Parents ponying up the $42,910 annual tuition at the University of Scranton will be pleased to know that the school is looking to hire a "Director of Cross Cultural Centers" to promote feminist and social justice theories through its Jane Kopas Women's Center and its Multicultural Center.
The Director would oversee the day-to-day operations of the Centers and their staff, "who work together to develop, implement, and present programs that promote inclusion, multiculturalism, and equity, within a framework of intersectionality, social change, feminist and critical race theory, and mission of the University." One of the essential duties is to:
Develop, plan, and implement programs and initiatives on gender equity and social justice that incorporate feminist theories and best practices which includes, but is not limited to, anti-violence advocacy, body image and integrity, identity development, social justice, and women's leadership and skill building efforts.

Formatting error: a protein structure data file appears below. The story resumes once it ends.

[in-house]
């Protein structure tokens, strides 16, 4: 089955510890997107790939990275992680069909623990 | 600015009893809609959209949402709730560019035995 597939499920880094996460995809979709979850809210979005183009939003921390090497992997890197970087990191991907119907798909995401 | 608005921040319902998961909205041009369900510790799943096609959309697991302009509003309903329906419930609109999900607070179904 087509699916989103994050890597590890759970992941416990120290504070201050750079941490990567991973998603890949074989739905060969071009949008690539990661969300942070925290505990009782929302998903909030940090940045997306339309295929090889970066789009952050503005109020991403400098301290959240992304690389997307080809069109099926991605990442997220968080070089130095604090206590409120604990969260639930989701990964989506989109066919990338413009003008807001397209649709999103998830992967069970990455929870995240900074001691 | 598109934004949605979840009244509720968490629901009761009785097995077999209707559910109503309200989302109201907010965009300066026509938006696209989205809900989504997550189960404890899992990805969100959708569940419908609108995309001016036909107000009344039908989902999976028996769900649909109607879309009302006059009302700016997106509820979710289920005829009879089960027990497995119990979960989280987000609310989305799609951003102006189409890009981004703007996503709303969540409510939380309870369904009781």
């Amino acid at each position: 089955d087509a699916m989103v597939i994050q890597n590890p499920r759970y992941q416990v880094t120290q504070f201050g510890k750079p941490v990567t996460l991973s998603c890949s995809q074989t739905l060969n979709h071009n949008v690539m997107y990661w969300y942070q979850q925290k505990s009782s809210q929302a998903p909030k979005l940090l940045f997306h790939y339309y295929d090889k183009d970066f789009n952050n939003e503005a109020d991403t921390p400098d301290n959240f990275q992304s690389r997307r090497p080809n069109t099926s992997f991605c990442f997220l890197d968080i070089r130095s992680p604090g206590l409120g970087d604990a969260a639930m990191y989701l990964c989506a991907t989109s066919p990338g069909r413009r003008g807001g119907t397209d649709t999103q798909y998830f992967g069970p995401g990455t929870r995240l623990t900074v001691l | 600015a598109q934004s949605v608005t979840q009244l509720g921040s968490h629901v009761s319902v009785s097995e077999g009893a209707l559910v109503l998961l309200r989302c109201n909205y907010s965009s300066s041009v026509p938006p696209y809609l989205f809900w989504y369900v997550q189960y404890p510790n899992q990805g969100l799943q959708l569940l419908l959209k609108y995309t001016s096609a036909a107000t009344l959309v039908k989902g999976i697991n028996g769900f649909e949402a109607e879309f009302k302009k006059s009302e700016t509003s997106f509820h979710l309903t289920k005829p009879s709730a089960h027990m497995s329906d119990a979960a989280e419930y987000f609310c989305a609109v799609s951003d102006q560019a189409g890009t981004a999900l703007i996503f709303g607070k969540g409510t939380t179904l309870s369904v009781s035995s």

As Toni Airaksinen at PJ Media notes, women comprise 60 percent of Scranton's student body, and women currently attain college degrees at a higher rate than men. But the University has specifically rejected any notion that a Men's Center would be a needed resource for its male students:
"While we understand that men face discrimination, rarely are they discriminated against because of their sex/gender. Establishing a men's center would suggest that the historical and current status of men is similar to that of women, which it is not."
Further, they also state that a Men’s Center would be simply unnecessary, since they claim that their Women’s Center serves “as a resource for all genders.” This bizarre claim is belied by the fact that the Women's Center offers absolutely no programming for men.
The job posting also states that the Director will "serve as a support person and advocate for marginalized student populations." This makes one question what the University of Scranton's definition of a marginalized population is, and how it is applied. The majority of the student population is female, and they have access to more resources than other groups on campus. Will she (assuming this Director is female, or uses female pronouns) advocate for marginalized conservative women? Or marginalized men? Or marginalized born-again Christians? I'd bet that any type of "support" and "advocacy" offered to those students would be in the form of reprogramming.